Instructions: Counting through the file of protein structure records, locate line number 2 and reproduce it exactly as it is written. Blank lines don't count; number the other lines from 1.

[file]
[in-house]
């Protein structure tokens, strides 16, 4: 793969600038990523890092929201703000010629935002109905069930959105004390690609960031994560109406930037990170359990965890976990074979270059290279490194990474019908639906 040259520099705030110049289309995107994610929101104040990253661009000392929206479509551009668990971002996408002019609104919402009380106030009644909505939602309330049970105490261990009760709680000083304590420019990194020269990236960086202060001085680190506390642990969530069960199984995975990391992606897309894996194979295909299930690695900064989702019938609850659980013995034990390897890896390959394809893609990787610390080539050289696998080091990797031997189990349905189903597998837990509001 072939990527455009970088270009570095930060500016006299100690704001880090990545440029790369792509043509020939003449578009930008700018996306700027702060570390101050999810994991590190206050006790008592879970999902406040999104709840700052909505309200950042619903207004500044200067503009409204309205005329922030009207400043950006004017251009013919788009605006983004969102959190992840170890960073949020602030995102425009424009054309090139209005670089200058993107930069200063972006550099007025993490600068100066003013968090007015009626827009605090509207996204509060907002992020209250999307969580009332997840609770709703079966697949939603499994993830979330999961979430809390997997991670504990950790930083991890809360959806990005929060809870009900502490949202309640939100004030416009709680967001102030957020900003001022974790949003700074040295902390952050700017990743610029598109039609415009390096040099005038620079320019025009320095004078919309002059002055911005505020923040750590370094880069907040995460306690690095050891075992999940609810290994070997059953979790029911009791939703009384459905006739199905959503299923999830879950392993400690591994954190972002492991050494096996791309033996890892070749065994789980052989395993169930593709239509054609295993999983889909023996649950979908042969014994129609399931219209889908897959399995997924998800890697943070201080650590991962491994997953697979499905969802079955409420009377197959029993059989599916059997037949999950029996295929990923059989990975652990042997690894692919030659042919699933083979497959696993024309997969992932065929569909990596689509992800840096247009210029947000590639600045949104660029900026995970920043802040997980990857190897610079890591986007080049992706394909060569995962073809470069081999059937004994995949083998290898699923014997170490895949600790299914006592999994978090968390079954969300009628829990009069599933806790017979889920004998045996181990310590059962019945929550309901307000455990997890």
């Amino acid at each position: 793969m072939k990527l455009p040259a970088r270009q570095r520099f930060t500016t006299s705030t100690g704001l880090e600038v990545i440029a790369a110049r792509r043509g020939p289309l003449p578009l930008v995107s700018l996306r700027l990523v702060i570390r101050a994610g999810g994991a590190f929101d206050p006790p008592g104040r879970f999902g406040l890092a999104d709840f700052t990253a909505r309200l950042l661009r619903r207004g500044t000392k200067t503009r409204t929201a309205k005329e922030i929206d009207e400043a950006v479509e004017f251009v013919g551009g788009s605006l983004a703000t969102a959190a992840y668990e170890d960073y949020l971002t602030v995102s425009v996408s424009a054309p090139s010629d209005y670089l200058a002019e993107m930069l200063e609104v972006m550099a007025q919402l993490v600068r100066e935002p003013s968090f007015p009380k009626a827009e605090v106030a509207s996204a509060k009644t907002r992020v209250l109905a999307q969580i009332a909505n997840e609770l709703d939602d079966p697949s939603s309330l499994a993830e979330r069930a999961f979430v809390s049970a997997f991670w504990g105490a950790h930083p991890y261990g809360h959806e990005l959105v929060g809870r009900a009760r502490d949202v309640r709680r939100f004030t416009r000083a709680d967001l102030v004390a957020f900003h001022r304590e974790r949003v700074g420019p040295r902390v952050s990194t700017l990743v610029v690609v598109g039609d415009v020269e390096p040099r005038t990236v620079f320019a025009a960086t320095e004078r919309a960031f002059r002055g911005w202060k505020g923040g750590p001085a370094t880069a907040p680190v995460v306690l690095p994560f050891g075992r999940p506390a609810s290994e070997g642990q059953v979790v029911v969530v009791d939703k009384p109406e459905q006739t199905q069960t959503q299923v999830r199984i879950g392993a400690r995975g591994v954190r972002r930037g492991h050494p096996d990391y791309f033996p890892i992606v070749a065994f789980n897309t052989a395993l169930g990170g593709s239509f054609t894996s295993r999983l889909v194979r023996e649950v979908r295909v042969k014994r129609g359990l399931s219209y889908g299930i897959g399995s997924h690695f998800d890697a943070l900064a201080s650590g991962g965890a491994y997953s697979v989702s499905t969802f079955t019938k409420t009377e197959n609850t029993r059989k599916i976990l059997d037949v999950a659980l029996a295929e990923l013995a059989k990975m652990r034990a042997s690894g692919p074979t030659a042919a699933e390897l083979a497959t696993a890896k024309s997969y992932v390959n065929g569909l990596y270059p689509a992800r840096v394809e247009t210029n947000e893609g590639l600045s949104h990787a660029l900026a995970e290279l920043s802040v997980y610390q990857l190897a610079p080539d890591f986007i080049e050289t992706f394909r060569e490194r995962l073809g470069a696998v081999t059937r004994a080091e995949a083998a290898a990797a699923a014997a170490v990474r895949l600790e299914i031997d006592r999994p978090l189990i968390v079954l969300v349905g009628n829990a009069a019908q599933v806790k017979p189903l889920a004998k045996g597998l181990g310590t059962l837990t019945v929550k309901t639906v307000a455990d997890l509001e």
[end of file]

């Protein structure tokens, strides 16, 4: 793969600038990523890092929201703000010629935002109905069930959105004390690609960031994560109406930037990170359990965890976990074979270059290279490194990474019908639906 040259520099705030110049289309995107994610929101104040990253661009000392929206479509551009668990971002996408002019609104919402009380106030009644909505939602309330049970105490261990009760709680000083304590420019990194020269990236960086202060001085680190506390642990969530069960199984995975990391992606897309894996194979295909299930690695900064989702019938609850659980013995034990390897890896390959394809893609990787610390080539050289696998080091990797031997189990349905189903597998837990509001 072939990527455009970088270009570095930060500016006299100690704001880090990545440029790369792509043509020939003449578009930008700018996306700027702060570390101050999810994991590190206050006790008592879970999902406040999104709840700052909505309200950042619903207004500044200067503009409204309205005329922030009207400043950006004017251009013919788009605006983004969102959190992840170890960073949020602030995102425009424009054309090139209005670089200058993107930069200063972006550099007025993490600068100066003013968090007015009626827009605090509207996204509060907002992020209250999307969580009332997840609770709703079966697949939603499994993830979330999961979430809390997997991670504990950790930083991890809360959806990005929060809870009900502490949202309640939100004030416009709680967001102030957020900003001022974790949003700074040295902390952050700017990743610029598109039609415009390096040099005038620079320019025009320095004078919309002059002055911005505020923040750590370094880069907040995460306690690095050891075992999940609810290994070997059953979790029911009791939703009384459905006739199905959503299923999830879950392993400690591994954190972002492991050494096996791309033996890892070749065994789980052989395993169930593709239509054609295993999983889909023996649950979908042969014994129609399931219209889908897959399995997924998800890697943070201080650590991962491994997953697979499905969802079955409420009377197959029993059989599916059997037949999950029996295929990923059989990975652990042997690894692919030659042919699933083979497959696993024309997969992932065929569909990596689509992800840096247009210029947000590639600045949104660029900026995970920043802040997980990857190897610079890591986007080049992706394909060569995962073809470069081999059937004994995949083998290898699923014997170490895949600790299914006592999994978090968390079954969300009628829990009069599933806790017979889920004998045996181990310590059962019945929550309901307000455990997890």